likewise for your 120W graph, lets apply this to average eskate. 120W per cell in a 12s pack means your using about 1.4Kw from a single p group. lets assume that most here are running at least a 4P pack on an AT board (for example), This means that you would be pulling 5.7KW for the full minuet and a half of the test. I have never seen any logs using this much power for more than a few seconds. For reference 5.7kW is enough power to accelerate a 100kg (board and rider) to 30mph in around 3.5 seconds and up to 60mph in around 12 seconds. 1.5 mins at this power level would be pure insanity.

These high discharge graphs seem to be showing that at the beginning of higher discharge tests the power cell is delivering much more current than The energy cell and this gets worse as the power cell begins to loose remaining capacity with respect to the energy cell. I would argue that this effect will be far less prominent in estate usage as these short pulses of high discharge are separated by large time periods of low discharge allowing the cells to re balance.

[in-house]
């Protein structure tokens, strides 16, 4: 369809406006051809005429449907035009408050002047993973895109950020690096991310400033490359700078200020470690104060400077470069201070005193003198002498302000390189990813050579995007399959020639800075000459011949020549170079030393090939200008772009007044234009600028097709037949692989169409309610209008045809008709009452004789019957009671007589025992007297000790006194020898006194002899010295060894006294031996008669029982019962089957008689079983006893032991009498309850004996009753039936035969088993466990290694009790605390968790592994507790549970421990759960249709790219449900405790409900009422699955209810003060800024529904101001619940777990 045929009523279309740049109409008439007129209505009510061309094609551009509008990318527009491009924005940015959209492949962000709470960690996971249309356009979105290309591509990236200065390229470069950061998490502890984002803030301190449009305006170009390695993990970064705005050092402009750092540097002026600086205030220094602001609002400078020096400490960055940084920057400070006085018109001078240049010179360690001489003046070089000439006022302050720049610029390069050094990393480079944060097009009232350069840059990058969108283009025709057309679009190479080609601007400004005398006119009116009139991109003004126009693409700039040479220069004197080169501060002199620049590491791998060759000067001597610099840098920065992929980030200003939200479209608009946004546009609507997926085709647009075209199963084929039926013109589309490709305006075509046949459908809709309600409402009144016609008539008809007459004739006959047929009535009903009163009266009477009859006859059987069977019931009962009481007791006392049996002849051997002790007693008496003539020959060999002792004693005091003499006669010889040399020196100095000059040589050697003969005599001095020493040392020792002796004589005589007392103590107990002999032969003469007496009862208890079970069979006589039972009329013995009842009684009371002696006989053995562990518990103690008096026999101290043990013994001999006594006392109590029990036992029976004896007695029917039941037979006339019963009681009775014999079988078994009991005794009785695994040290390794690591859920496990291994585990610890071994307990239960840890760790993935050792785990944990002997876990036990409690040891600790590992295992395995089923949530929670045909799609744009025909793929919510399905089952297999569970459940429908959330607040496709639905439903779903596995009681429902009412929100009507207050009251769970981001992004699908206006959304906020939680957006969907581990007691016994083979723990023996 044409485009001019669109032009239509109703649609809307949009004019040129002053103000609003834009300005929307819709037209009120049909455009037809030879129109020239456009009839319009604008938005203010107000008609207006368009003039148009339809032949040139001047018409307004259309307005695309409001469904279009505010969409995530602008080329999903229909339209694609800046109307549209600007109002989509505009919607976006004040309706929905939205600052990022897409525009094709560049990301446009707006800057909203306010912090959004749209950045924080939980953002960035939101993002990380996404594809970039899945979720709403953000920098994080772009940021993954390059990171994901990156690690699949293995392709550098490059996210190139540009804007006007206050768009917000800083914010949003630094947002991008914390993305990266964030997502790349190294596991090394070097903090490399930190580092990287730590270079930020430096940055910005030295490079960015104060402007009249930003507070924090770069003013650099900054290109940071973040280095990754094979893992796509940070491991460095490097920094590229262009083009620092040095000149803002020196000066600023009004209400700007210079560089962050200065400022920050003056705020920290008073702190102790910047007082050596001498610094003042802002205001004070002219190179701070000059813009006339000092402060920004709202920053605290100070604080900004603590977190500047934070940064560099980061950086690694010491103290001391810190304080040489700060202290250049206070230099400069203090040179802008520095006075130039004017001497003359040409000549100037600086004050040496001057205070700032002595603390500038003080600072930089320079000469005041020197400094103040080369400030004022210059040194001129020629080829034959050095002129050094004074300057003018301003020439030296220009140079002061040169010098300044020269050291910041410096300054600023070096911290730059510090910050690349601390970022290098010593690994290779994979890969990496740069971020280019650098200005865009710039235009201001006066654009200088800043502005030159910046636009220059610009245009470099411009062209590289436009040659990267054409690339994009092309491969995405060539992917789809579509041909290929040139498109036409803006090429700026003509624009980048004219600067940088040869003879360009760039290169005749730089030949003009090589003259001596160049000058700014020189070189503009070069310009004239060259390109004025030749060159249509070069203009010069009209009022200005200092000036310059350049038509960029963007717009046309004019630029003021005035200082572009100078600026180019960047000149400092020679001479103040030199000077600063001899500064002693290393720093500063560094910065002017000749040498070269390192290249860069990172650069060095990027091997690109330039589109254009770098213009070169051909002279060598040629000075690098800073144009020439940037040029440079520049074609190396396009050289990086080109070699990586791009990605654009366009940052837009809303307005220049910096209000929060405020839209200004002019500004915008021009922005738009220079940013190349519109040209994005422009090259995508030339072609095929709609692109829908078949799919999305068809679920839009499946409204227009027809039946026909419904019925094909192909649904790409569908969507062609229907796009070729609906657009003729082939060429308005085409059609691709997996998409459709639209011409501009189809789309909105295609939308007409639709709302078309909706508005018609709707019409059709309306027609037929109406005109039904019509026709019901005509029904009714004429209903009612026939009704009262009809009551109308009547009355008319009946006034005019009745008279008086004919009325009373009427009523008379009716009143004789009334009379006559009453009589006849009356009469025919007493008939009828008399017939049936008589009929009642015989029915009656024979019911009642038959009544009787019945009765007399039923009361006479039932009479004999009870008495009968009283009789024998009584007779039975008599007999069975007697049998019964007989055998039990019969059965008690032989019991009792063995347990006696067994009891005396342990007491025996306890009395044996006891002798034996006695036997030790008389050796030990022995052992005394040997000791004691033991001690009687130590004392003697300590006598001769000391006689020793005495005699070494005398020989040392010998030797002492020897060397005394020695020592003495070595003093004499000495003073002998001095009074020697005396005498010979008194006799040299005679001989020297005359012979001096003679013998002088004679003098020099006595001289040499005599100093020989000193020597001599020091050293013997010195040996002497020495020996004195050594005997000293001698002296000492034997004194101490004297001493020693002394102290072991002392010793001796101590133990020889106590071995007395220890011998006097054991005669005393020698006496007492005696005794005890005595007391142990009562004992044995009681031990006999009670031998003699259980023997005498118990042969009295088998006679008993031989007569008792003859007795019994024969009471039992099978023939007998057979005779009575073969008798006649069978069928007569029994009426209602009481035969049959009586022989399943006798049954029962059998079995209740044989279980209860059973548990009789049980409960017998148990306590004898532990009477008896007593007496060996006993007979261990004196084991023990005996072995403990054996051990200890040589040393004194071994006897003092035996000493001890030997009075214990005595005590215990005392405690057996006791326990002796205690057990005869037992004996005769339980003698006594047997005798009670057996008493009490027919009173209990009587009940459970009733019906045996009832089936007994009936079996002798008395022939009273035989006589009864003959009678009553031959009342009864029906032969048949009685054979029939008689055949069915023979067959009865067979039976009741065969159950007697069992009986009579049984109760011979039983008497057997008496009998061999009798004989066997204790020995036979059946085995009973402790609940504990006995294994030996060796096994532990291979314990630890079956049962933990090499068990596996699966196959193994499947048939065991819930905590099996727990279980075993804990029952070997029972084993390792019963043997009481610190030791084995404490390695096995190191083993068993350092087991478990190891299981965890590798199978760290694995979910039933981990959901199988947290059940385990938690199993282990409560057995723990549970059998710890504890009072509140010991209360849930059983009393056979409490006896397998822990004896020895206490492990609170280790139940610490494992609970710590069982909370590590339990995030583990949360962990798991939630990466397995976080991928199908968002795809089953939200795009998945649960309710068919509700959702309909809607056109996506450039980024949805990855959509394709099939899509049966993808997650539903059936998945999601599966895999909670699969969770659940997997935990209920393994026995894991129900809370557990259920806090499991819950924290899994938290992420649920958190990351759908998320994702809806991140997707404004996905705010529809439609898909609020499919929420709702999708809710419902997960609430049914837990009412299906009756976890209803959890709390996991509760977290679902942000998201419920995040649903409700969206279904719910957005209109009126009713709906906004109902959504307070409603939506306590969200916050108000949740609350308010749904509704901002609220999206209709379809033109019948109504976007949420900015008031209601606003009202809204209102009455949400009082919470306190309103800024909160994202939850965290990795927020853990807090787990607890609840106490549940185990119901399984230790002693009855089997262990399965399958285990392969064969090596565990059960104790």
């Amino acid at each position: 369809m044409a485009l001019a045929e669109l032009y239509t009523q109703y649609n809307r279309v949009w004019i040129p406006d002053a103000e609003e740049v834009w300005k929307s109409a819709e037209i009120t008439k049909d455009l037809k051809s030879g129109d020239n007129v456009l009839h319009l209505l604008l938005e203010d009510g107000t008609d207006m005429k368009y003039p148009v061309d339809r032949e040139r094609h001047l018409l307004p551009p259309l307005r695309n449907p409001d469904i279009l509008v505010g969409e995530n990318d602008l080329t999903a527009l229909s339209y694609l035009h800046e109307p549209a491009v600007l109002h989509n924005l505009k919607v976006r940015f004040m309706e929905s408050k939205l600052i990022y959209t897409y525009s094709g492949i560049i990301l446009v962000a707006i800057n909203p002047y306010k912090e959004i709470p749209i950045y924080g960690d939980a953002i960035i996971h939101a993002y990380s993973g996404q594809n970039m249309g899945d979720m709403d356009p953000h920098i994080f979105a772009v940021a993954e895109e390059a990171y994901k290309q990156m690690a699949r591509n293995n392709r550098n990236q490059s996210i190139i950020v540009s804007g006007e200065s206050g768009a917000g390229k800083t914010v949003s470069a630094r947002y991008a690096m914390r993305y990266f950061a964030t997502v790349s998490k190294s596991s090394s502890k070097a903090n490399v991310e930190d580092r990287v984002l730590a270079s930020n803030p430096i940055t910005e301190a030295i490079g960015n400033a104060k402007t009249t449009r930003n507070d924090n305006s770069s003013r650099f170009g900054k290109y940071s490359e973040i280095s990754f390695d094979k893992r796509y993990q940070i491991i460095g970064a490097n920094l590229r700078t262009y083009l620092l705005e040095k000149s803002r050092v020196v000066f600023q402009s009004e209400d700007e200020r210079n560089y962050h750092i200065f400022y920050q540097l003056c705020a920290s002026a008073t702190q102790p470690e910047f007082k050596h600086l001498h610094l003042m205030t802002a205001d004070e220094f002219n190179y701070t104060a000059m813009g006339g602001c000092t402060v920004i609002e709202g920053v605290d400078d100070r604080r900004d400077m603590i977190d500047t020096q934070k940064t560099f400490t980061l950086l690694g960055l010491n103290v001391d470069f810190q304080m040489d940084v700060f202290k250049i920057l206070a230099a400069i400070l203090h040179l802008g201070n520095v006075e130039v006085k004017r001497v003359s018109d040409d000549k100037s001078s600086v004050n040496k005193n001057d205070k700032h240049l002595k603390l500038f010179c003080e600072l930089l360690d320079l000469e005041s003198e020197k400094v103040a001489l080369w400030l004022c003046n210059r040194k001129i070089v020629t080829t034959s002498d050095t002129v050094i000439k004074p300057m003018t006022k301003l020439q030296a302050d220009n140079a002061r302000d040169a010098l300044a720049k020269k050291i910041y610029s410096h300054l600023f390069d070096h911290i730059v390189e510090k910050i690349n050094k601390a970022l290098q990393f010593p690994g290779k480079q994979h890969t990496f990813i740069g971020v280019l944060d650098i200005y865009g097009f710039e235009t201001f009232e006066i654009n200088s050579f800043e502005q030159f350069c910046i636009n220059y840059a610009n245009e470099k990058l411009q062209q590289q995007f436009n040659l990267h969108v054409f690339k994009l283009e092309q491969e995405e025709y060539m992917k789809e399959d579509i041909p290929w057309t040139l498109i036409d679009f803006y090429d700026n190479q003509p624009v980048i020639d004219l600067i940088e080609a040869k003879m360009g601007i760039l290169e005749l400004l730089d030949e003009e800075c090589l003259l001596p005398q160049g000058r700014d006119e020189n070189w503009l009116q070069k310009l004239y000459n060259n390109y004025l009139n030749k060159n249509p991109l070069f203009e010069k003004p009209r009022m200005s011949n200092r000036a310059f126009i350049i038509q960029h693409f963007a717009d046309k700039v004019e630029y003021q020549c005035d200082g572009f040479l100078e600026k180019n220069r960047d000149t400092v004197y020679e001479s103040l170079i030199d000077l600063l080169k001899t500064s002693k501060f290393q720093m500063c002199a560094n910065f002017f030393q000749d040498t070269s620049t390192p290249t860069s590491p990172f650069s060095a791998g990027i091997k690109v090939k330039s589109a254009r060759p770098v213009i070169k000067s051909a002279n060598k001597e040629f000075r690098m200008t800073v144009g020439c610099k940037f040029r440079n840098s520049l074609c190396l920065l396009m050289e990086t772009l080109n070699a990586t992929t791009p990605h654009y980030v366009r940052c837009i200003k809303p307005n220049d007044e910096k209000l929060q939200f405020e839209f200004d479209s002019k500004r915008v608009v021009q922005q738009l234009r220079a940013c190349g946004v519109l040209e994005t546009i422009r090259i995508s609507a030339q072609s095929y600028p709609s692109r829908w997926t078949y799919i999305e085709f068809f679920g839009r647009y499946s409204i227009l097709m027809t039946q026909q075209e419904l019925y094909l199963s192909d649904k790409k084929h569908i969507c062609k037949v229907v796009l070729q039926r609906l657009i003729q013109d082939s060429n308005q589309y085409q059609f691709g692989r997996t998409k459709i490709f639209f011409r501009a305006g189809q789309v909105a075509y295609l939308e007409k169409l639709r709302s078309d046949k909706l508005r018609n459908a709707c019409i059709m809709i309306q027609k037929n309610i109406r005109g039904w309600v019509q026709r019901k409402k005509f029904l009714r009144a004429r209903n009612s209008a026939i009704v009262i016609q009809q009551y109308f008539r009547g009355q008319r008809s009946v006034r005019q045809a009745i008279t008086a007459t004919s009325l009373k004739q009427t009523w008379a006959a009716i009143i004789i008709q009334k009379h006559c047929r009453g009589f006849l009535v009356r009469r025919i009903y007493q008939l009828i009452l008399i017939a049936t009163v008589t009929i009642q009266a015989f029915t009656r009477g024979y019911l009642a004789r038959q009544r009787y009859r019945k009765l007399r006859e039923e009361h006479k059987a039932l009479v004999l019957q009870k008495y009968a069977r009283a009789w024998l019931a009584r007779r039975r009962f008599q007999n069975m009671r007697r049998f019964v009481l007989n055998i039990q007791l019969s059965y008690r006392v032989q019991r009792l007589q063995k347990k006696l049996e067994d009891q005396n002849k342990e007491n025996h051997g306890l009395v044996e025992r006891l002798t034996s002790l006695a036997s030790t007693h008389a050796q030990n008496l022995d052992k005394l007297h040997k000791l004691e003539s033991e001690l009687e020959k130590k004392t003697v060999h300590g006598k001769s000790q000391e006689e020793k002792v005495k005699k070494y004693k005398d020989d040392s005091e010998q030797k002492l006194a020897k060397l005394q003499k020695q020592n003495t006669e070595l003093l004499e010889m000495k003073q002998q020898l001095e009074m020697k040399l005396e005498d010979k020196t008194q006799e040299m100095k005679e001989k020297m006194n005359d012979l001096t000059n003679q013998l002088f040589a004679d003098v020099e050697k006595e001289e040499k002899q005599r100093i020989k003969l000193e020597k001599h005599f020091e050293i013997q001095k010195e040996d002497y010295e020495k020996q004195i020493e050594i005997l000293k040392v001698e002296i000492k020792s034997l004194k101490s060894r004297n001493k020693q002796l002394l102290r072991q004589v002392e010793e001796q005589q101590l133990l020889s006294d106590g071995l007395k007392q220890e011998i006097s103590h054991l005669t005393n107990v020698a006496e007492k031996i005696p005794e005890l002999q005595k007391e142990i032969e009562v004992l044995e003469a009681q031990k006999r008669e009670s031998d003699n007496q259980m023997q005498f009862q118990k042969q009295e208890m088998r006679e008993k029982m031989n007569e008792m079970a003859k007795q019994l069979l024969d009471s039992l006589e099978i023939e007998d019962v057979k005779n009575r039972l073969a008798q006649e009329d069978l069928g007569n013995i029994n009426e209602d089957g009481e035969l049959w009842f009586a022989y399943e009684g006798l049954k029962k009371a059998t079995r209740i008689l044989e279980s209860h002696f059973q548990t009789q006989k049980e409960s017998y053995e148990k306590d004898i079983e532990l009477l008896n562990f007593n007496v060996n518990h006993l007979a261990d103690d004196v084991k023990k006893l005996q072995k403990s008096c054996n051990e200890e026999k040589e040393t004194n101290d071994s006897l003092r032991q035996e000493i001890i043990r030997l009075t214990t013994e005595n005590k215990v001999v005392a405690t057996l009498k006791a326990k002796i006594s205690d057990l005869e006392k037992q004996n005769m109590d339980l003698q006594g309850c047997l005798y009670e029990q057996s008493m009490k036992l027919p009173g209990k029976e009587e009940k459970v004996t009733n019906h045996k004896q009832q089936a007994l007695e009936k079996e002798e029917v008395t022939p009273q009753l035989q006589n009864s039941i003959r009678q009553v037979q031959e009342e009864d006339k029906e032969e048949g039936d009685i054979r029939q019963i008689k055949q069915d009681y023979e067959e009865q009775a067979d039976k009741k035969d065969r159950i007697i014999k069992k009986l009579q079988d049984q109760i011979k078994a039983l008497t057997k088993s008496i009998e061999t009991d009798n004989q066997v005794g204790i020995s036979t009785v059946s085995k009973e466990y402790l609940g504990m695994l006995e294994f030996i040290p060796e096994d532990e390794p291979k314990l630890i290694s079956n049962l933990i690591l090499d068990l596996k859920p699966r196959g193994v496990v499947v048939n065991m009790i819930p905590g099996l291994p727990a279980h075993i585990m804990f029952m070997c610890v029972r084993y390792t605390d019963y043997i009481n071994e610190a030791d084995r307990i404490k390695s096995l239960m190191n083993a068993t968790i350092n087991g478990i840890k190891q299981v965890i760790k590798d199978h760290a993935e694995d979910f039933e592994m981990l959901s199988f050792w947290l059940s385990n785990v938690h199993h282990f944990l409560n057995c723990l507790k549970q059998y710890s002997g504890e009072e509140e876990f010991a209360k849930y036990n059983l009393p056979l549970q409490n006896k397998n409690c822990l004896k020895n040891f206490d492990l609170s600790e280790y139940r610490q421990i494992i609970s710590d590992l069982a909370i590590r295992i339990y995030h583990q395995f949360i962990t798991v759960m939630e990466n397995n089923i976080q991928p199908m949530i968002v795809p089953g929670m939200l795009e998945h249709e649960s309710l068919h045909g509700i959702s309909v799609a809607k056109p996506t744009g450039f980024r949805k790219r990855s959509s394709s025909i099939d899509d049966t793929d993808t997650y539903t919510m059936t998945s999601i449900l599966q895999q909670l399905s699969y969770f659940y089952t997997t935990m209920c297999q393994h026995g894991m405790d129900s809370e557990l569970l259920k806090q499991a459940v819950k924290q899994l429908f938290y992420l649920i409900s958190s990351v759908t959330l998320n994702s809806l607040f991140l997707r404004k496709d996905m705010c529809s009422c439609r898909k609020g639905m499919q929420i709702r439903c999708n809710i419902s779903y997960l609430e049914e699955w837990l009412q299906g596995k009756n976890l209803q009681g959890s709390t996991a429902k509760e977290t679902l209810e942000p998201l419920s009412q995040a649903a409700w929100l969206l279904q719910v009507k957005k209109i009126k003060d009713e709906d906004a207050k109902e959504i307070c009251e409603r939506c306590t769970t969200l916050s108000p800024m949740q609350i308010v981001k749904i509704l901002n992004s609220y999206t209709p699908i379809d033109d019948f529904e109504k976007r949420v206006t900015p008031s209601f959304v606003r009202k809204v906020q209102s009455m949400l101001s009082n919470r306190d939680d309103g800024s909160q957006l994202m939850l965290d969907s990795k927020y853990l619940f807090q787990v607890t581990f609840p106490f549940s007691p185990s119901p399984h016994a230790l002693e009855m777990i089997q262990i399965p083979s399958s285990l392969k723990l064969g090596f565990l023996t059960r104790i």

I would be really interested to see the same separate and parallel simulation performed with some kind of more representative usage profile. Im not sure how you simulate a “representative ride” but i think you could get closer by mixing different loads for set times, making sure the average power usage is still quite low. Maybe this would include some short pulse of high load (+50W for 3s, throttle punch) some longer pulses of medium load ( 20W for 120s, long hill) lots of low load cruising (maybe less than 5w) and some no load coasting (values per cell).

My hypothesis would be that under the high load the power cell will give more amps for a few seconds but then as the load drops again the power cells current will drop below the energy cells current until the cells come back to a point of balance again.

@Battery_Mooch is it possible to run a simulation with a more complicated usage profile like this?

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That’s probably because if you pull 5.7kW for more than a few seconds you’ll reach orbit in no time at all :rofl:

LoL your edit adds basically this same notion

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5.7kW for 5 seconds puts a 100kg board and rider at 40mph

image

And because im lazy this is also assuming rider has the rolling resistance and air Resistance of a car :rofl:

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40mph ≈ 64km/h

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:eyes: :point_right::point_left: sweats profusely

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@Arzamenable you know what you need to do brother :rofl: